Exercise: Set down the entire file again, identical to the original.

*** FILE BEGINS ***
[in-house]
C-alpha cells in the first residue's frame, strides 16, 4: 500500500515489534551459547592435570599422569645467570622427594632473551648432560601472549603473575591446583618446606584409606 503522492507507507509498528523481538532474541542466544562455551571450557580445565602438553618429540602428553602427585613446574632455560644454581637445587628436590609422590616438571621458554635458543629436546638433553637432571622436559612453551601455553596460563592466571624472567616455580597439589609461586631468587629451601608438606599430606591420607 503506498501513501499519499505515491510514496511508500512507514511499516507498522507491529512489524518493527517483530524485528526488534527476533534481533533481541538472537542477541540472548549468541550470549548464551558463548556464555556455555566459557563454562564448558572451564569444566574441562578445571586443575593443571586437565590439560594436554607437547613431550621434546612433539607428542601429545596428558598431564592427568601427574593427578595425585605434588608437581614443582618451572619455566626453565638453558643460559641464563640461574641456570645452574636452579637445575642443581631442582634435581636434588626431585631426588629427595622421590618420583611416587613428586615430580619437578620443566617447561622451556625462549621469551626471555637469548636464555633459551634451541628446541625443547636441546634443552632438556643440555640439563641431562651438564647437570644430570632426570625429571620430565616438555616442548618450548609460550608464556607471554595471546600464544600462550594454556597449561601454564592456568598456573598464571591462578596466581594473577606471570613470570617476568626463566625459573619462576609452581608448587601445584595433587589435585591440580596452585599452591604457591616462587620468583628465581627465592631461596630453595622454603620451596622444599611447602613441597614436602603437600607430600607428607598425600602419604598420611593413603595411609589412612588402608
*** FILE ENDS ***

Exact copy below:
[in-house]
C-alpha cells in the first residue's frame, strides 16, 4: 500500500515489534551459547592435570599422569645467570622427594632473551648432560601472549603473575591446583618446606584409606 503522492507507507509498528523481538532474541542466544562455551571450557580445565602438553618429540602428553602427585613446574632455560644454581637445587628436590609422590616438571621458554635458543629436546638433553637432571622436559612453551601455553596460563592466571624472567616455580597439589609461586631468587629451601608438606599430606591420607 503506498501513501499519499505515491510514496511508500512507514511499516507498522507491529512489524518493527517483530524485528526488534527476533534481533533481541538472537542477541540472548549468541550470549548464551558463548556464555556455555566459557563454562564448558572451564569444566574441562578445571586443575593443571586437565590439560594436554607437547613431550621434546612433539607428542601429545596428558598431564592427568601427574593427578595425585605434588608437581614443582618451572619455566626453565638453558643460559641464563640461574641456570645452574636452579637445575642443581631442582634435581636434588626431585631426588629427595622421590618420583611416587613428586615430580619437578620443566617447561622451556625462549621469551626471555637469548636464555633459551634451541628446541625443547636441546634443552632438556643440555640439563641431562651438564647437570644430570632426570625429571620430565616438555616442548618450548609460550608464556607471554595471546600464544600462550594454556597449561601454564592456568598456573598464571591462578596466581594473577606471570613470570617476568626463566625459573619462576609452581608448587601445584595433587589435585591440580596452585599452591604457591616462587620468583628465581627465592631461596630453595622454603620451596622444599611447602613441597614436602603437600607430600607428607598425600602419604598420611593413603595411609589412612588402608